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**The stable homotopy category is rigid.**
*(English)*
Zbl 1151.55007

The beautiful rigidity theorem asserts that if the homotopy category of a stable model category \(\mathcal C\) and that of spectra are equivalent as triangulated categories, then there exists a Quillen equivalence between \(\mathcal C\) and the model category of spectra.

If \(\Phi\) is such an equivalence of triangulated categories, the author chooses a fibrant object \(X\) in \(\mathcal C\) which is isomorphic to \(\Phi({\mathbf S}^0)\) in the homotopy category and proves that the functor \(- \wedge X\) and its right adjoint form a Quillen equivalence. For this it suffices to show that the composite \(F=\Phi^{-1} \circ (- \wedge^L X)\) is an equivalence on the homotopy category of spectra. The first step is a reduction to \(p\)-local spectra. Because the images under \(F\) of the Hopf maps are non-trivial and homotopy groups of spheres are generated under higher order Toda brackets by the Hopf maps and \(\alpha_1\), it is enough to see that the image of the map \(\alpha_1: {\mathbf S}^{2p-3} \rightarrow {\mathbf S}^{0}\) is non-trivial (this argument relies on the author’s earlier work [Adv. Math. 164, No.1, 24-40 (2001; Zbl 0992.55019)]).

The whole game is thus to find a contradiction if \(F(\alpha_1)\) were trivial, which is done via the theory of coherent actions of Moore spaces set up in the first sections. Let \(M\) be the Moore space \(M(\mathbb Z/p, 2)\) and \(D_i M = M^{\wedge i} \bigwedge_{\Sigma_i} E\Sigma_i^+\) be its \(i\)-th extended power. Roughly speaking a \(k\)-coherent action of \(M\) on \(X\) – and suspensions – consists in strictly associative and unital “multiplications” \(D_i M \wedge X_{(j)} \rightarrow X_{(i+j)}\) for \(i+j \leq k\), where the homotopical flexibility comes from the fact that \(X_{(j)}\) is only required to be homotopy equivalent to \(\Sigma^{2j-2} X\). The Moore space acts on itself in a \((p-1)\)-coherent way, but not in a \(p\)-coherent way due to the non-triviality of \(\alpha_1\). This also yields a \((p-1)\)-coherent action of \(M\) on \(M \wedge Y\) for any spectrum \(Y\).

Now, if \(F(\alpha_1)\) were trivial, the spectrum \(M \wedge F({\mathbf S}^{-2})\) would inherit a \(p\)-coherent action. This is the starting point of a clever iterative construction of spectra with certain prescribed non-trivial Steenrod operations which end up contradicting an Adem relation. What makes the construction possible is the compatibility with the triangulated structure, and in particular with the multiplication by \(p\) on a sphere (the homotopy cofiber of which is a Moore space). It is quite amazing that this little forces in the end all the higher structure to agree.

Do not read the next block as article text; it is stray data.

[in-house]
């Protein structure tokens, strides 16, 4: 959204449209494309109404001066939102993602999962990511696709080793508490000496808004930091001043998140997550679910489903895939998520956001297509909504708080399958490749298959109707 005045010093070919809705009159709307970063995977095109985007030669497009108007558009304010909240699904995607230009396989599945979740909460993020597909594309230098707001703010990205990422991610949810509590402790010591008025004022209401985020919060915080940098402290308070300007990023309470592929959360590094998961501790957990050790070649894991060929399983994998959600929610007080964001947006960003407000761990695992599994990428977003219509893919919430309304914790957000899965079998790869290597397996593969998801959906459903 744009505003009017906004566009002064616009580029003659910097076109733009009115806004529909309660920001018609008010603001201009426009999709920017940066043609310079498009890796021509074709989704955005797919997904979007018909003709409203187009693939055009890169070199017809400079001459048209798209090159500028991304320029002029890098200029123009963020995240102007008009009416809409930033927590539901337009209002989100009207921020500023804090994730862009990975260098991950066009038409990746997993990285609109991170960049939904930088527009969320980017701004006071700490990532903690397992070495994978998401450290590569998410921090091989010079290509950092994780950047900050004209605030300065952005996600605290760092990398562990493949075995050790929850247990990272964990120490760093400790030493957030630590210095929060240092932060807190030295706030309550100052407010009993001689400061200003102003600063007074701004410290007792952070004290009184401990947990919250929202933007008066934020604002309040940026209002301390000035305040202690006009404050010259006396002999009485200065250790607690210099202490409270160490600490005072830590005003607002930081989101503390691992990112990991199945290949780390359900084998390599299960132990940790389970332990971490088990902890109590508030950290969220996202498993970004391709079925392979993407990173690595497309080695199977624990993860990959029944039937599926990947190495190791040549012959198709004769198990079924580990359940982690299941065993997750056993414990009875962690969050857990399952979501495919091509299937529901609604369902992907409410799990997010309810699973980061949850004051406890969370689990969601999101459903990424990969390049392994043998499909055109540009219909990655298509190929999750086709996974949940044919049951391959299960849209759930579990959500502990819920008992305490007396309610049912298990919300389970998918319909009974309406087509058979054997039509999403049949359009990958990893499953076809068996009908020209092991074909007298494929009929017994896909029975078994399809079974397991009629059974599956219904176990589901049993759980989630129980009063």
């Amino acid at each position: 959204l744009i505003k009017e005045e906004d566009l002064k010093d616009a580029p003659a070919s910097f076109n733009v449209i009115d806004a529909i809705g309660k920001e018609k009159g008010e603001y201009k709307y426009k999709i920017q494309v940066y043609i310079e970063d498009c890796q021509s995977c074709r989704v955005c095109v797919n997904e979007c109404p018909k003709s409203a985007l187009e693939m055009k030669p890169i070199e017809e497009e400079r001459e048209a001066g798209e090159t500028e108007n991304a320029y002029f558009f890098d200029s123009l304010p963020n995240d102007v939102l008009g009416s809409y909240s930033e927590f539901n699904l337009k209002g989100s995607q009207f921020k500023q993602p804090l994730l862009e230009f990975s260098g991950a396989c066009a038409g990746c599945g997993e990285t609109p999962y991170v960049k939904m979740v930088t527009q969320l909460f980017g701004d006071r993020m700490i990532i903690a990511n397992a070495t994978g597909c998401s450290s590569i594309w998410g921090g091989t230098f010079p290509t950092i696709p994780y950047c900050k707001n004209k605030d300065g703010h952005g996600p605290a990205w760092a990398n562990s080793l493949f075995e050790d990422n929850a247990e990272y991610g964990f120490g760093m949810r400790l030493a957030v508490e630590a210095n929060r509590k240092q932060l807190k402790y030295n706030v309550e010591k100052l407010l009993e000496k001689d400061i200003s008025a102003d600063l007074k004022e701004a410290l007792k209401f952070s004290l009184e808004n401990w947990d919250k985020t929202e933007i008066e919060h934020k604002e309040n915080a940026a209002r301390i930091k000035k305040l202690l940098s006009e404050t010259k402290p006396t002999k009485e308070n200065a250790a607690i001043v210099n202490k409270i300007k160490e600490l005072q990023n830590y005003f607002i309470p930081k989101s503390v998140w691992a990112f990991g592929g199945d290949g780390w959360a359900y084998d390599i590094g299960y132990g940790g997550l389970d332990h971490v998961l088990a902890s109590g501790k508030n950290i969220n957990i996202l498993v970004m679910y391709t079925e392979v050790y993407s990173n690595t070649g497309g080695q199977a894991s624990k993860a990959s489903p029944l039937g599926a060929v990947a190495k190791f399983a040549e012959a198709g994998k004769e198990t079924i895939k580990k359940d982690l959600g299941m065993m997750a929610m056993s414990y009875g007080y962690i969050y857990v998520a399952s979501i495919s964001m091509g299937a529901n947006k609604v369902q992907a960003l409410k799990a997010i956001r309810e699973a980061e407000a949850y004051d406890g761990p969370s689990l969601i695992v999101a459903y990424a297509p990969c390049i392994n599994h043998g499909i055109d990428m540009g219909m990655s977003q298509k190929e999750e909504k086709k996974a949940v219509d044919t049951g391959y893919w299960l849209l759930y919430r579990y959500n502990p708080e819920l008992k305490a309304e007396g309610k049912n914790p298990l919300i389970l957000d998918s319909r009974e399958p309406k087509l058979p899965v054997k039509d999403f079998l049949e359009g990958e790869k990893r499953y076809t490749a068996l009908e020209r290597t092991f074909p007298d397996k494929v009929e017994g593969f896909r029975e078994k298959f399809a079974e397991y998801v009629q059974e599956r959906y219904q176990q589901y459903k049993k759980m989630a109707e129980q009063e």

If \(\Phi\) is such an equivalence of triangulated categories, the author chooses a fibrant object \(X\) in \(\mathcal C\) which is isomorphic to \(\Phi({\mathbf S}^0)\) in the homotopy category and proves that the functor \(- \wedge X\) and its right adjoint form a Quillen equivalence. For this it suffices to show that the composite \(F=\Phi^{-1} \circ (- \wedge^L X)\) is an equivalence on the homotopy category of spectra. The first step is a reduction to \(p\)-local spectra. Because the images under \(F\) of the Hopf maps are non-trivial and homotopy groups of spheres are generated under higher order Toda brackets by the Hopf maps and \(\alpha_1\), it is enough to see that the image of the map \(\alpha_1: {\mathbf S}^{2p-3} \rightarrow {\mathbf S}^{0}\) is non-trivial (this argument relies on the author’s earlier work [Adv. Math. 164, No.1, 24-40 (2001; Zbl 0992.55019)]).

The whole game is thus to find a contradiction if \(F(\alpha_1)\) were trivial, which is done via the theory of coherent actions of Moore spaces set up in the first sections. Let \(M\) be the Moore space \(M(\mathbb Z/p, 2)\) and \(D_i M = M^{\wedge i} \bigwedge_{\Sigma_i} E\Sigma_i^+\) be its \(i\)-th extended power. Roughly speaking a \(k\)-coherent action of \(M\) on \(X\) – and suspensions – consists in strictly associative and unital “multiplications” \(D_i M \wedge X_{(j)} \rightarrow X_{(i+j)}\) for \(i+j \leq k\), where the homotopical flexibility comes from the fact that \(X_{(j)}\) is only required to be homotopy equivalent to \(\Sigma^{2j-2} X\). The Moore space acts on itself in a \((p-1)\)-coherent way, but not in a \(p\)-coherent way due to the non-triviality of \(\alpha_1\). This also yields a \((p-1)\)-coherent action of \(M\) on \(M \wedge Y\) for any spectrum \(Y\).

Now, if \(F(\alpha_1)\) were trivial, the spectrum \(M \wedge F({\mathbf S}^{-2})\) would inherit a \(p\)-coherent action. This is the starting point of a clever iterative construction of spectra with certain prescribed non-trivial Steenrod operations which end up contradicting an Adem relation. What makes the construction possible is the compatibility with the triangulated structure, and in particular with the multiplication by \(p\) on a sphere (the homotopy cofiber of which is a Moore space). It is quite amazing that this little forces in the end all the higher structure to agree.

Reviewer: Jérôme Scherer (Bellaterra)

### MSC:

55P42 | Stable homotopy theory, spectra |

55U35 | Abstract and axiomatic homotopy theory in algebraic topology |

55Q45 | Stable homotopy of spheres |

55S10 | Steenrod algebra |

18G55 | Nonabelian homotopical algebra (MSC2010) |